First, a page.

“It’s going to continue to be hard every day,” said Col. Pat Work, the commanding officer of the Second Brigade, 82nd Airborne Division, which is carrying out the American advisory effort here.

“Iraqi security forces need to be on the top of their game, and we need to be over their shoulder helping them as they move through this transition to consolidate gains and really sink their hold in on the west side,” Colonel Work said as he rolled through the streets of western Mosul recently in an armored vehicle. “ISIS will challenge this.”

The victory could have been sweeter as the Iraqis were denied the symbolism of hanging the national flag from the Grand al-Nuri Mosque and its distinctive leaning minaret, which was wiped from the skyline in recent weeks as a final act of barbarity by Islamic State militants who packed it with explosives and brought it down as government troops approached.

It was at that mosque in June 2014 where Abu Bakr al-Baghdadi strode to the top of a pulpit and declared himself the leader of a caliphate straddling the borders of Iraq and Syria, a vast territory where for three years Islamist extremists have governed with a strict form of Islamic law, held women as sex slaves, carried out public beheadings and plotted terrorist attacks against the West.

This past week, as fighting raged nearby, Iraqi soldiers took selfies in front of the stump of the minaret and posed at the spot where Mr. Baghdadi made his speech. Destruction surrounded them, as did the stench of decaying bodies of Islamic State fighters, left to rot in the blazing sun.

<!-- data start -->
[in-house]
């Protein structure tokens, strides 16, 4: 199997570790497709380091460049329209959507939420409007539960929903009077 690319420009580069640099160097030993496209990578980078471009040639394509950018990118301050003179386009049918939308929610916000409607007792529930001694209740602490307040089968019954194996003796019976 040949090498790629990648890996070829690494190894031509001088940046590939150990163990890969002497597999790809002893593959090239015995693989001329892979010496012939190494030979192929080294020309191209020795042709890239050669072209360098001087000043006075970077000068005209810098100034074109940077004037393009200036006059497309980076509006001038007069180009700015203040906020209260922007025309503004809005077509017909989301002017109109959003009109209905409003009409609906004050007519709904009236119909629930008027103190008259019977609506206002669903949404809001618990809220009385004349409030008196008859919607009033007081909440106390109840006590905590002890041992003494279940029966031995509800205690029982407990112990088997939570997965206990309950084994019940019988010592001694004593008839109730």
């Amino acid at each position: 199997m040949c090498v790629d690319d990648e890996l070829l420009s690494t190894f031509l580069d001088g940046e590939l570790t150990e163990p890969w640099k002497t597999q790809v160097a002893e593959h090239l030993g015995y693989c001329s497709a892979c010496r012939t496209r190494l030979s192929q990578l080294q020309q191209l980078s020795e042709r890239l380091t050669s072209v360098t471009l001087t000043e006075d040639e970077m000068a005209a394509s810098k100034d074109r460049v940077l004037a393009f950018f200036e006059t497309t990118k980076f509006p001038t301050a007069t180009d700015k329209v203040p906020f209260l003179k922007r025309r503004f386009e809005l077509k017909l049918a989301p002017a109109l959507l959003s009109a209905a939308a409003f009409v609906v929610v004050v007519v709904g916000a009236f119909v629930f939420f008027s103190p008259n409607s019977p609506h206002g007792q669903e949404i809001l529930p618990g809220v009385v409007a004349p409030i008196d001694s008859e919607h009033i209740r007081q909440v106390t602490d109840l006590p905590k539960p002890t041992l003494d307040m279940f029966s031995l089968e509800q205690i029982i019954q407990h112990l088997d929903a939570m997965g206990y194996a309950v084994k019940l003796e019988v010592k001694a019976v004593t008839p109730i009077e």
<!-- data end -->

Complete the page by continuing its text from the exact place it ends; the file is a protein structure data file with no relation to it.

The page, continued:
The battle for Mosul began in October, after months of planning between Iraqis and American advisers, and some Obama administration officials had hoped it would conclude before they left office, giving a boost to the departing president’s efforts to defeat the Islamic State.

Instead, it lasted until now, and it was far more brutal than many expected. With dense house-to-house fighting and a ceaseless barrage of snipers and suicide bombers, the fight for Mosul was some of the toughest urban warfare since World War II, American commanders have said. Iraqi officers, whose lives have been defined by ceaseless war, said the fighting was among the worst they had seen.

“I have been with the Iraqi Army for 40 years,” said Maj. Gen. Sami al-Aradi, a commander of Iraq’s special forces. “I have participated in all of the battles of Iraq, but I’ve never seen anything like the battle for the old city.” He continued: “We have been fighting for each meter. And when I say we have been fighting for each meter, I mean it literally.”

Even as Mr. Abadi arrived here outfitted in the black uniform of Iraq’s elite Counterterrorism Service, Iraqi forces were pressing to erase a pocket of Islamic State resistance by the Tigris River. Speaking from his base in the old city, Lt. Gen. Abdul-Wahab al-Saadi, a senior commander in that service, said that the militants’ enclave was about 200 yards long and 50 yards wide and that he expected it to be taken later in the day or on Monday.

After arriving here, Mr. Abadi met with the Federal Police, who have taken significant losses in the battle, and went to visit the joint command overseeing the operation. But in an acknowledgment that the victory he had come to proclaim was not completely sealed, Iraqi officials said the prime minister would not make a public statement until the last patch of Islamic State territory in Mosul was cleared.

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